There are many fascinating things about Dogon culture. There's the the art, the architecture & the mythology, much of it shrouded in secrecy & ritual. There's the sigui mask-dance that takes place only once every 65 years (the timing of which is based on the movements of Sirius, or the Dog Star, which the Dogon supposedly knew about before modern science knew about the Dogon). There's the art & fetish objects & musical instruments kept hidden for fear they lose their meaning when viewed, except by maybe the makers or the Hogon (the spiritual leader). We went into one Hogon home & saw a huge tortoise (his totem animal) that he kept in a cave in his yard. I could barely see the tortoise deep in his hole, with food laid for him, but something about the idea of this, struck me. Dogon people or entire villages have different totem animals, that are reflected in their art & beliefs, such as snakes, buffalo, & most importantly, the crocodile (which you can see above carved into the bottom of the granary door, along with a turtle next to it & also on the Malian coins, like in the header of these Mali posts).

The Dog Star features prominently in their cosmology. Supposedly they not only had it's orbit pegged without access to scientific instruments or knowledge, but they also knew it was not only a binary star, but had a trinary structure with a hidden third star (& it wasn't until 1995 that powerful radio telescopes detected this third body). Our guide's English wasn't so hot & he wasn't exactly forthcoming with interesting tidbits. And even if he was more of a flowing fountain of knowledge, with one whirlwind day & the heat & the hawkers & the hustle, it was hard to take it all in in the moment & only now is it all sinking in & something I will continue to reflect back on I'm sure (& invariably use for my own Natural Histories).

Millet is their staple & we came across a few "Omolos" (fetish sites) of hard-packed mud, caked with millet porridge left as offerings when they are not feeling generous enough for chicken blood (as I said to Jess, "millet porridge, that's it? The Aztecs sacrificed virgins without blinking an eye!"). And everywhere you go, woman would be pounding millet with huge mallets, singing while they worked.

singing & sorting millet

millet sorting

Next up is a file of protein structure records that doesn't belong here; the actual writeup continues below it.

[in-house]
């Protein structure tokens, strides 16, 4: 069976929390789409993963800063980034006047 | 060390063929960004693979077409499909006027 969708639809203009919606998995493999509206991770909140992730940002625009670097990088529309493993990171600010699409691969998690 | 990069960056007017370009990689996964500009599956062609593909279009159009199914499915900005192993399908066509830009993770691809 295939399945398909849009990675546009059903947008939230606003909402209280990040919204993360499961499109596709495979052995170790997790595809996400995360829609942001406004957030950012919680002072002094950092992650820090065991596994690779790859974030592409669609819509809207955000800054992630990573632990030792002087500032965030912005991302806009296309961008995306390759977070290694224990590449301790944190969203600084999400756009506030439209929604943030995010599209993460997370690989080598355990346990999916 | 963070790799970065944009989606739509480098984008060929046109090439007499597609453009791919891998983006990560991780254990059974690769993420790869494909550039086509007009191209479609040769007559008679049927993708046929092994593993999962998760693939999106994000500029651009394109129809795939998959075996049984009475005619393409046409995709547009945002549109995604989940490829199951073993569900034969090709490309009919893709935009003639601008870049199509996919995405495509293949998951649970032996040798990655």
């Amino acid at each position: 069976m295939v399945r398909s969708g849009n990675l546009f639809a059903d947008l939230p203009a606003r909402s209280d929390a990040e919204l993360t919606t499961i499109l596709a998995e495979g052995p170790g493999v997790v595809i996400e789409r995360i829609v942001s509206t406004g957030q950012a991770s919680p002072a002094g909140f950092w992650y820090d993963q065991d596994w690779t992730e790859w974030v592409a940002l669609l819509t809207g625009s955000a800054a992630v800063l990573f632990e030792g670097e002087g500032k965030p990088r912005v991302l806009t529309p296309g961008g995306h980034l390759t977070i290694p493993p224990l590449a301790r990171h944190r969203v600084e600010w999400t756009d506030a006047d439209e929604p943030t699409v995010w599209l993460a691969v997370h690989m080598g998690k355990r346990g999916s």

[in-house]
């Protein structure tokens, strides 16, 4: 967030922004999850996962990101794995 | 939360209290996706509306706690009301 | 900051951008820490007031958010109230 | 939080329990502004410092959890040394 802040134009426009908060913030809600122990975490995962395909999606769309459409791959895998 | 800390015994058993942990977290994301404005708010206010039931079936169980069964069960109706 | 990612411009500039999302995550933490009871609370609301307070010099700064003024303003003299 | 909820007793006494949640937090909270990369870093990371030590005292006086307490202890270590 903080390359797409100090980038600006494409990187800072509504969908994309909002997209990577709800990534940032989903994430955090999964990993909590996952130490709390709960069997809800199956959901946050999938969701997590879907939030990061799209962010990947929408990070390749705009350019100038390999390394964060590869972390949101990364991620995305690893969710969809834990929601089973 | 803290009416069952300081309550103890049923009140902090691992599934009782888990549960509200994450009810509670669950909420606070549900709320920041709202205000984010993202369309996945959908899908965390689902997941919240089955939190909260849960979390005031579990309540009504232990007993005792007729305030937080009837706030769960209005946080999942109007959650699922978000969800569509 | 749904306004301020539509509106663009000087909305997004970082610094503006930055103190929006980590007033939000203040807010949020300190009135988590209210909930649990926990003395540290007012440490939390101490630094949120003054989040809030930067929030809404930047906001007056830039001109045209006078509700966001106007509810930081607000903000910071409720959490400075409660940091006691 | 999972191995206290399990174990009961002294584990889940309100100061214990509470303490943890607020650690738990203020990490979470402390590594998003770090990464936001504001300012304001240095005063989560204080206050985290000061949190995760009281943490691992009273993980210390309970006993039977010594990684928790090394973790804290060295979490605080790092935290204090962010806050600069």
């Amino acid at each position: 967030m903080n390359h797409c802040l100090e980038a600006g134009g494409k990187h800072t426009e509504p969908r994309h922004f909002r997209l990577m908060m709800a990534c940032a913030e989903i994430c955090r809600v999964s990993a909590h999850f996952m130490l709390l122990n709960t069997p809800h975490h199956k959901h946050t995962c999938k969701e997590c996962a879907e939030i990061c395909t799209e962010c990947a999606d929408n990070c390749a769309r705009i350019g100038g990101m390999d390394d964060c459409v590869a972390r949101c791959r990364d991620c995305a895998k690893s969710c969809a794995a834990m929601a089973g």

pounding millet

millet thresh

The Dogon language is also fascinating. I guess there are quite a few dialects & variations of it & there's even certain ritual languages (Sigi) privy only to the dignitaries of the Society of the Mask, or some such thing. Every run-in involved this elaborate sing-songy exchange, starting with "agapo" ('how are you') followed by a chorus of "sewa," (meaning 'fine' or 'all good') echoing back & forth in response to asking how you father was, how your mother was, your brother, your sister, your goat,... how everyone in the whole dog-gone family was, sometimes back & forth a dozen times, repating back, echoing, hardly ever with eye contact & progressively slurred so by the end the questions & "sewas" decayed to diminishing utterances... agapo, sewa, aguh, sewa, uh, sewa, uh, se, uh, wa, uh, wu, uh, se, uh, uh, uh, agapo, sewa, uh, wah, uh, ah, uh, ah, uh, ah, uh... Ousman had to do this to everyone we met on the trail or in the villages, which was quite time consuming. If you were walking through a crowded area like in the market, you'd hear a chorus of back & forth "sewa" chatter," it was really quite remarkable, I wish I had captured some of it on tape. I did get some of the millet worksong on video, which was equally as cool.


cliffs near Yawa



... no derek white dispatch is complete without a goat (my totem if ever there was one),
this ram actually headbutted me (for stroking his horn), breaking the leash he was tethered to

Dog-gone goat

We walked through a few other villages & then the car met us & we drove along the sandstone escarpment & then back up on top to Dourou, where we had lunch on some janked out rooftop & were hustled some more, gave in & bought a cool mask, a pair of male/female statues & an indigo blue blanket. We were pretty frazzled from the heat & saturated with experience at that point. In all honesty, we are both so saturated with Africa that we can't possilbly absorb any more, it's like eating Thai food after thanksgiving dinner, after eating Italian, after eating Mexican, etc.. It's been real but we're done with it & ready to go home and digest all we've gorged on... if only we knew where home was.

Toguna in the flats

Tonguna tree


back up in Dourou, the village where our guide Ousman was from

Dourou village





(c) 2009 Derek White